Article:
Newly released documents show that the Army is being more selective about who it allows in.
According to documents, last year there no recruits with misconduct convictions, or drug or alcohol issues.
Current soldiers aren't exempt from the tougher standards: they too must maintain high levels of conduct in order to stay on for another tour in uniform.
During the Iraq and Afghanistan wars, the Army loosened their standards in order to have enough boots on the ground. Recruits with misdemeanors and certain felonies were given waivers to join the Army; felons had typical committed crimes such as manslaughter, vehicular homicide, robbery and consensual sex with a minor.
Prospective soldiers with low aptitude scores and typically disqualifying medical issues were permitted to join.
By 2007, three in 10 new recruits had some sort of waiver to join the Army. While military officials defended the decision as preventing mistakes in the past from allowing otherwise good soldiers to serve their country, mid-level officers serving overseas argued that it was instead breeding too much bad behavior in combat zones.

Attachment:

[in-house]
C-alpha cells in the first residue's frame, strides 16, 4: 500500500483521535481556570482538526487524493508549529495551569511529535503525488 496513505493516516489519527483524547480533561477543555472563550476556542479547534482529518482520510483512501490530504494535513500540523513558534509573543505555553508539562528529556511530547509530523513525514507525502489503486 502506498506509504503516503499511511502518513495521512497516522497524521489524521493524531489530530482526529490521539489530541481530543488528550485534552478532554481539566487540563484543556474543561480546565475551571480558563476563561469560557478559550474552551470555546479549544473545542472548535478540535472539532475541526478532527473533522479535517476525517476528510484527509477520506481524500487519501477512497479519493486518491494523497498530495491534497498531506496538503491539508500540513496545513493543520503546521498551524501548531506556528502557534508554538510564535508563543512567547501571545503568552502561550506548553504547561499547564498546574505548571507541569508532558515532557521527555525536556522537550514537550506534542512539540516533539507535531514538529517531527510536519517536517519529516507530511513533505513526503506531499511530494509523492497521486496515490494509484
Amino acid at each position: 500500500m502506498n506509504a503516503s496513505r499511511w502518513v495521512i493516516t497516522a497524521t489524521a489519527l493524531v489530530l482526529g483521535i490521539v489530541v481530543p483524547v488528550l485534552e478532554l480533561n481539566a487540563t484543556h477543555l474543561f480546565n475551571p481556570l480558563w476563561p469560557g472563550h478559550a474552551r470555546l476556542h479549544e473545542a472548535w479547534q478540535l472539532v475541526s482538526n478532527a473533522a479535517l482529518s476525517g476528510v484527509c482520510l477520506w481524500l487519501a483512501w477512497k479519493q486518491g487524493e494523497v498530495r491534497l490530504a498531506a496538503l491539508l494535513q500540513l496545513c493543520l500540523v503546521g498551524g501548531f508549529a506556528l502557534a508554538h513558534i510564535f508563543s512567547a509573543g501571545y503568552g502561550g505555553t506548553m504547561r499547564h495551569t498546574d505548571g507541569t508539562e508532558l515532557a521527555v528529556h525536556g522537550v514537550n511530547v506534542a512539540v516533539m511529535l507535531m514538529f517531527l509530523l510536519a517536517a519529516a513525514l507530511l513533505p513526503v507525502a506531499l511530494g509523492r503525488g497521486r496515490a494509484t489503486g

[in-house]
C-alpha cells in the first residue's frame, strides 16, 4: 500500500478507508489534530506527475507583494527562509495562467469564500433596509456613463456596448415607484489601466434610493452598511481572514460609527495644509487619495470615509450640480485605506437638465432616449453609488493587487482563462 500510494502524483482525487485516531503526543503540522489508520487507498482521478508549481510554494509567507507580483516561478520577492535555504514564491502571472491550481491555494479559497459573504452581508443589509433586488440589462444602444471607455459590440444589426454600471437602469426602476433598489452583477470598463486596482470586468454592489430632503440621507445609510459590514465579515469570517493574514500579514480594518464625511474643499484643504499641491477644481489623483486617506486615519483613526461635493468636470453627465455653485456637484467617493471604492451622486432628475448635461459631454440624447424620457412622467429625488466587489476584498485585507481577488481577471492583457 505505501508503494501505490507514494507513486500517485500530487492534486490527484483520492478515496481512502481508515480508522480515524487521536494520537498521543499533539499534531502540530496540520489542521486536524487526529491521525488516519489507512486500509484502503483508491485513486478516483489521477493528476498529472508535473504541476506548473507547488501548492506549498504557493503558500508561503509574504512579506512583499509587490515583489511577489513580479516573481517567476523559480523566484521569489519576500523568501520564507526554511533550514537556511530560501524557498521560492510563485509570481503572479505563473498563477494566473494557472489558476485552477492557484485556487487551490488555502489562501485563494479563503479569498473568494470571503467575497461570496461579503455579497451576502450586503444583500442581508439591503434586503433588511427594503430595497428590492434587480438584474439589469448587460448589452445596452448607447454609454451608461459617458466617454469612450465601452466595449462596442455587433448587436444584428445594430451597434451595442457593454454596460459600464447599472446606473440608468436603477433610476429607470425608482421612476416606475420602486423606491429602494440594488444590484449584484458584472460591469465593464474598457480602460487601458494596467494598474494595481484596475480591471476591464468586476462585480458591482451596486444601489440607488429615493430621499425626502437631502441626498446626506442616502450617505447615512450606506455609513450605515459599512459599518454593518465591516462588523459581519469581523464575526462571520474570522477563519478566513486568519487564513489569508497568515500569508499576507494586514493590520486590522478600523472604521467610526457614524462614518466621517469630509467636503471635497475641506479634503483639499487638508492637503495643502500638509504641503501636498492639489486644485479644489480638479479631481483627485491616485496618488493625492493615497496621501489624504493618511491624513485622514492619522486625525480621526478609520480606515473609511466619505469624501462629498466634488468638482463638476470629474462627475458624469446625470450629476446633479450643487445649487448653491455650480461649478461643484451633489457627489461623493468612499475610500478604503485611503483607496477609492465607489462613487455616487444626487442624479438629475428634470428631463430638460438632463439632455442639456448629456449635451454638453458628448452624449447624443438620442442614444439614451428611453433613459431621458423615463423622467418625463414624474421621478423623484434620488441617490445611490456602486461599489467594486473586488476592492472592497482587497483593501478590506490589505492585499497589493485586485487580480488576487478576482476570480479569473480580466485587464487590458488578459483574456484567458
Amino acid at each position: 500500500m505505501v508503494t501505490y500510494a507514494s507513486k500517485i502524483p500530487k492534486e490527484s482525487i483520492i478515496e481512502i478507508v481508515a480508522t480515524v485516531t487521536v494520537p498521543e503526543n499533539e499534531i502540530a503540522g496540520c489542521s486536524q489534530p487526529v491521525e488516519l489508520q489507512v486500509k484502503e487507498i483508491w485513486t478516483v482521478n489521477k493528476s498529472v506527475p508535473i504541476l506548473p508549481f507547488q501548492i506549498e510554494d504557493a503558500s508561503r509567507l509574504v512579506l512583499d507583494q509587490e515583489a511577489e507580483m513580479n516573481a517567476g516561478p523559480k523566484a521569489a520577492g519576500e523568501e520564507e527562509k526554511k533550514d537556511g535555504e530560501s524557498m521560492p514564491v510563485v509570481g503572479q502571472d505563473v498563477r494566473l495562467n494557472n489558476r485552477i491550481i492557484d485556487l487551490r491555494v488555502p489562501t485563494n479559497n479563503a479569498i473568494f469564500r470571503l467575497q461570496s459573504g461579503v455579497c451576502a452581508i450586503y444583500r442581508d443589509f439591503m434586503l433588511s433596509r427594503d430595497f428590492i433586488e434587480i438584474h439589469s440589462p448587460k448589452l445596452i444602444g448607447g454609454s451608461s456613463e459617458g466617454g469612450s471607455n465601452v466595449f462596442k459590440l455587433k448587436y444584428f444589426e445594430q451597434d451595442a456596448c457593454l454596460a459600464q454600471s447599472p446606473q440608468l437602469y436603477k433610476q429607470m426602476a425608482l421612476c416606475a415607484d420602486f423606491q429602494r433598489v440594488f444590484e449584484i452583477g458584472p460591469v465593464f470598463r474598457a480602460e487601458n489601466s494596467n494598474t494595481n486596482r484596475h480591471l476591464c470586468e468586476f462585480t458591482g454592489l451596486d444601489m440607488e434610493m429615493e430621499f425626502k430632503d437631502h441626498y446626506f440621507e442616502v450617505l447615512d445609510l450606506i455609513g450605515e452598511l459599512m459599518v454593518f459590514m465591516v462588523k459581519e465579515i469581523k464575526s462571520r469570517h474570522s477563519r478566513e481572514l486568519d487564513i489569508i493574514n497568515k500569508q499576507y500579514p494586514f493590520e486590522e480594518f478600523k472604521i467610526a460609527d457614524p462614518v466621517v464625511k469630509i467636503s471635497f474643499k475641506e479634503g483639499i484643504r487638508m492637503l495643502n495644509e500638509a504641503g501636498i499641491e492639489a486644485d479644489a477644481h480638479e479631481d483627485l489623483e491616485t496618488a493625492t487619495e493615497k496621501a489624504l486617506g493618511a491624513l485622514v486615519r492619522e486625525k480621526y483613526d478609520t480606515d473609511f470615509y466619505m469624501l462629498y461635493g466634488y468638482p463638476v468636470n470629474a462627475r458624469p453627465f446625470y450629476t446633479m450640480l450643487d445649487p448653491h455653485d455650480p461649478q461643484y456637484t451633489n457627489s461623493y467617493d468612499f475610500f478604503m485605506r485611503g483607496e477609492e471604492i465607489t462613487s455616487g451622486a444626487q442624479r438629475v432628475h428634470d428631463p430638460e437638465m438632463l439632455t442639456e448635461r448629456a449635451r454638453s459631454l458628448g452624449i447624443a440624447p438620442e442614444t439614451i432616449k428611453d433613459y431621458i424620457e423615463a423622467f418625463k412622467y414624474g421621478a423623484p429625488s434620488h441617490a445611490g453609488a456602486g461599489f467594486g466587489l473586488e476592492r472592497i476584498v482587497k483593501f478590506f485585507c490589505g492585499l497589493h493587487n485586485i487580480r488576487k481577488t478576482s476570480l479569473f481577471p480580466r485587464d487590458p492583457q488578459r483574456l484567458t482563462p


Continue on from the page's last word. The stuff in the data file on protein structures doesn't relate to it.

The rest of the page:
In some instances, soldiers allowed to serve on misconduct waivers have gone on to committing serious crimes. Steven Dale Green, a former 101st Airborne Division Soldier, was given a waiver for his drug background. While in Iraq, he gang-raped a 14-year-old girl, before killing her and her entire family. He is serving five life sentences.
Since 2009, the number of those receiving waivers has begun to go down, with only 10 percent of soldiers in 2011 needing a waiver to join. Most of those waivers were for medical reasons, not conduct. In 2009, 546 misconduct waivers were given, including 220 for convictions--in 2011, that number dropped to 189.
The Army is also reducing the number of bonuses to attract recruits or entice soldiers to stay on active duty.
Military leaders say by weeding out the unqualified, the smaller Army will become stronger and more efficient, having the right soldiers in critical positions.
This is all part of an effort to slash the size of the active duty Army from its peak of about 570,000 during the height of the Iraq War to 490,000 by 2017.
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